At that time Jesus went through the grainfields on the Sabbath. His disciples were hungry and began to pick some heads of grain and eat them. When the Pharisees saw this, they said to him, "Look! Your disciples are doing what is unlawful on the Sabbath" ... If you had known what these words mean, 'I desire mercy, not sacrifice,' you would not have condemned the innocent. (Matthew 12)

I find that the most defensive and hostile responders to my criticisms of contemporary Christian sexual mores are much like the Pharisees, who were continually scandalized by Jesus' own apparent laxness. They say they love the Lord but seem to hate the spirit he stood for.

I readily concede that moral boundaries and restraint are crucial to good living. But I am suspicious of the Pharisaic distortions, namely an irrational rigidity, or the sorts of bizarre loopholes and rationalizations common to those who take abstinence vows.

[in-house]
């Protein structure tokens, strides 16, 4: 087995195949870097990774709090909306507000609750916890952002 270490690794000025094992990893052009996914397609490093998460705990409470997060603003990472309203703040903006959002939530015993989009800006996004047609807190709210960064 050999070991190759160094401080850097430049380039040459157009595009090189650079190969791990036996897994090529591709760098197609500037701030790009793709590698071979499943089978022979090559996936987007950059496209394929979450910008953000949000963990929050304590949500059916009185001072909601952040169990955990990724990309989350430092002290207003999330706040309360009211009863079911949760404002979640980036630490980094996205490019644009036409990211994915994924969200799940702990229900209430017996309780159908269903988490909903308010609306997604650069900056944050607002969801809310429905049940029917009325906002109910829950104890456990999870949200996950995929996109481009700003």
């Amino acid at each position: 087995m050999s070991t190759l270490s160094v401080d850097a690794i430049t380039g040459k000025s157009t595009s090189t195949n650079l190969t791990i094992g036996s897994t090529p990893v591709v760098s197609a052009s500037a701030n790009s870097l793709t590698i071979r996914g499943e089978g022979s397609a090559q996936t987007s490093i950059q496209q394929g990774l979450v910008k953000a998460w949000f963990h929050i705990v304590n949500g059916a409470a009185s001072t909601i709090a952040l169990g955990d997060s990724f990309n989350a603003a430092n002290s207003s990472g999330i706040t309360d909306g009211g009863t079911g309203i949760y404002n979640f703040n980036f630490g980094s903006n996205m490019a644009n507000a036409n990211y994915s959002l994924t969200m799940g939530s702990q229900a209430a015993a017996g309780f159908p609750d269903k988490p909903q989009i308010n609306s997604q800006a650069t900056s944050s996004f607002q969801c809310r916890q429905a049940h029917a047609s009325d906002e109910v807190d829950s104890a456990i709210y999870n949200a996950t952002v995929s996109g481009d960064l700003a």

You learn a lot from studying which forms of chaos a culture will tolerate and which forms it won't. Most people in my native Pakistan have a high tolerance for chaotic urban living, with noise and bribery and really bad driving -- but most of them have little public tolerance for sexual chaos. They frown not just on Palinesque pregnancies but even on dating and premarital hand-holding. The premarital romantic boundaries that are acceptable to most American evangelicals and even fundamentalists in 2010 are seen as quite reckless by a hundred million Pakistanis. So if you are a Christian fundamentalist who claims to champion premarital boundaries, how exactly did you decide that yours are right and decent, while those of the conservative Pakistanis (or those of your own American elders) are excessively rigid? While you judge some for being tramps, still others are sure that you're a tramp. So why not show a little humility?